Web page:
Jackie is an atypical biopic seen through the eyes of Jacqueline Kennedy (Natalie Portman). The main framing of the story follows the events which occurred prior and subsequent to her husband’s assassination in 1963.
Directed by Chilean filmmaker Pablo Larraín and produced by Darren Aronofsky (Black Swan, Requiem for a Dream) who was previously set to direct the biopic, Jackie follows fewer biopic conventions and tends towards psychological tendencies.
Initially pitched as a HBO mini-series, Jackie truly takes advantage of its film medium. Director of Photography Stéphane Fontaine’s (Rust and Bone) cinematography is sensational, only enhanced by the decision to shoot on 16mm film, expertly blending in with authentic archival footage from the period. Coupled with spectacular production design by Jean Rabasse and to-die-for costumes by Madeline Fontaine, the visuals in Jackie work perfectly, engaging us unquestioningly in the historical period and Jackie’s world.
It is the other cinematic elements which set Jackie apart. The score is composed by Mica Levi (Under the Skin) and is nothing short of unsettling, tainting the precise visuals entirely. Levi’s accompaniment transforms Jackie from run-of-the-mill dramatic biopic to psychological thriller.
Jackie is masterfully portrayed by Natalie Portman whose spot-on accent, although strikingly accurate, is somewhat alienating at times. Perhaps due to the fact that Portman was one of the few actors to tackle a strong accent with such ferocity, Portman’s dedication and study of Jackie’s ‘posh-NY-British’ dialect seems a tad out of place among the subtler Transatlantic accents. However, the protrusion of Portman’s accent could be more of a reflection on her supporting cast’s lack of commitment by association. Moving past her accent, Natalie Portman is astounding as Jackie. I truly believe that nobody could have done a better job than her, and that this is her best performance to date.
Jackie’s most intriguing and engaging feature is the story of the woman herself. It was widely known that Jackie Kennedy had two sides – the put-together debutant persona which she shared with the public and media, and the feisty, intelligent identity that she kept private. These two personas are played upon by Larraín throughout the film, as Jackie reverts to her public persona in order to maintain control of her private situation prior to her husband’s assassination. She never crumples, continuing her duties as First Lady even after Lyndon Johnson is sworn in. This polarisation is expressed visually through stability and symmetry when Jackie is feeling in control and slow, hand-held camera when she lets go. Jackie talks about truth, in what people believe to be true and what she knows to be real. Her own eventual blurring of her personas ultimately makes it difficult for her to tell the truth, especially when she continuously switches her public persona on and off. She loses track – What is real? What is performance?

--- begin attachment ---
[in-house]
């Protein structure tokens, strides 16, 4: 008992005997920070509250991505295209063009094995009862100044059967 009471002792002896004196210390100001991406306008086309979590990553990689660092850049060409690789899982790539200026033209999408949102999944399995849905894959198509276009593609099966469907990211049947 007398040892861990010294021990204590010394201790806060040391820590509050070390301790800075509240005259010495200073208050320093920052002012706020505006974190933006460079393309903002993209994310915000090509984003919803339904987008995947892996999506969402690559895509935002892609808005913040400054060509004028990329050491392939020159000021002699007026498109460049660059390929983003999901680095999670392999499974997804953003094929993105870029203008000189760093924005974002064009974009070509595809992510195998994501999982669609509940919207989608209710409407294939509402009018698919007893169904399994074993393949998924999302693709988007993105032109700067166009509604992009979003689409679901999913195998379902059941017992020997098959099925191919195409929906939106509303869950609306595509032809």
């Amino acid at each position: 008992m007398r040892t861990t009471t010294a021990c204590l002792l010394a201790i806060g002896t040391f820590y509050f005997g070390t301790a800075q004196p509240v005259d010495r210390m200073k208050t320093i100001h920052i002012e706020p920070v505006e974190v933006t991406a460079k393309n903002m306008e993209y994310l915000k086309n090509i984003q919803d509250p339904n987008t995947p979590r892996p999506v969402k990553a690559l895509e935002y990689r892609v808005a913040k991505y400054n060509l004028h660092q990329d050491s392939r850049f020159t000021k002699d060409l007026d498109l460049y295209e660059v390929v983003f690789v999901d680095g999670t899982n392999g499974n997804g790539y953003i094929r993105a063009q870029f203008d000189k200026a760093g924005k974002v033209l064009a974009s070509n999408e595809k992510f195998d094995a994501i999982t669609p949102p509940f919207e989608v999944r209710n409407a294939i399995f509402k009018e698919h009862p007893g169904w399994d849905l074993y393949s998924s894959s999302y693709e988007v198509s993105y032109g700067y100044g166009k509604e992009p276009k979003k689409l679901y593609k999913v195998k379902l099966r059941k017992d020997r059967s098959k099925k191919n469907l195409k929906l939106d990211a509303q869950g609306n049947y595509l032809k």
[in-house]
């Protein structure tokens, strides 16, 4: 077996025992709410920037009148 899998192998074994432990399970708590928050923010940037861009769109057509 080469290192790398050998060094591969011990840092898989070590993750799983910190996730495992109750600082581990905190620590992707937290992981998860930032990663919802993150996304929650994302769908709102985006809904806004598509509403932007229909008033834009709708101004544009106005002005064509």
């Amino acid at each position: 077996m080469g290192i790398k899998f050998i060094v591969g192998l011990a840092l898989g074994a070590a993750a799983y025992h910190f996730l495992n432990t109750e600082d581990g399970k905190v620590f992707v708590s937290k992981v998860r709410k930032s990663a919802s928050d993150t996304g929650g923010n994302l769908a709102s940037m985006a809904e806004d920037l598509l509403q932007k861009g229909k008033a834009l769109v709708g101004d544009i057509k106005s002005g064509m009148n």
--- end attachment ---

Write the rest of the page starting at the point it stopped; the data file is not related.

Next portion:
Jackie competed for the Golden Lion at the Venice Film Festival and was also selected at Toronto. Natalie Portman is nominated for Best Actress at the Golden Globes but unfortunately did not receive any further nominations. Come Oscar nominations, I think that Natalie will certainly be nominated again, but no other major nominations akin to Best Picture or Director. However, I do believe that nominations for costume and production design will certainly be in order.
Ultimately, Jackie succeeds as an absorbing character study of Jackie Kennedy. We come to understand her private self and her motives to build and maintain the Kennedy legacy as the ‘Camelot’ era. The film is visceral and disturbing and will perhaps estrange less informed viewers expecting a traditional biopic. Nevertheless, I would take this kind of experimentation through filmmaking over a lacklustre biopic any day (looking at you, Hacksaw Ridge).
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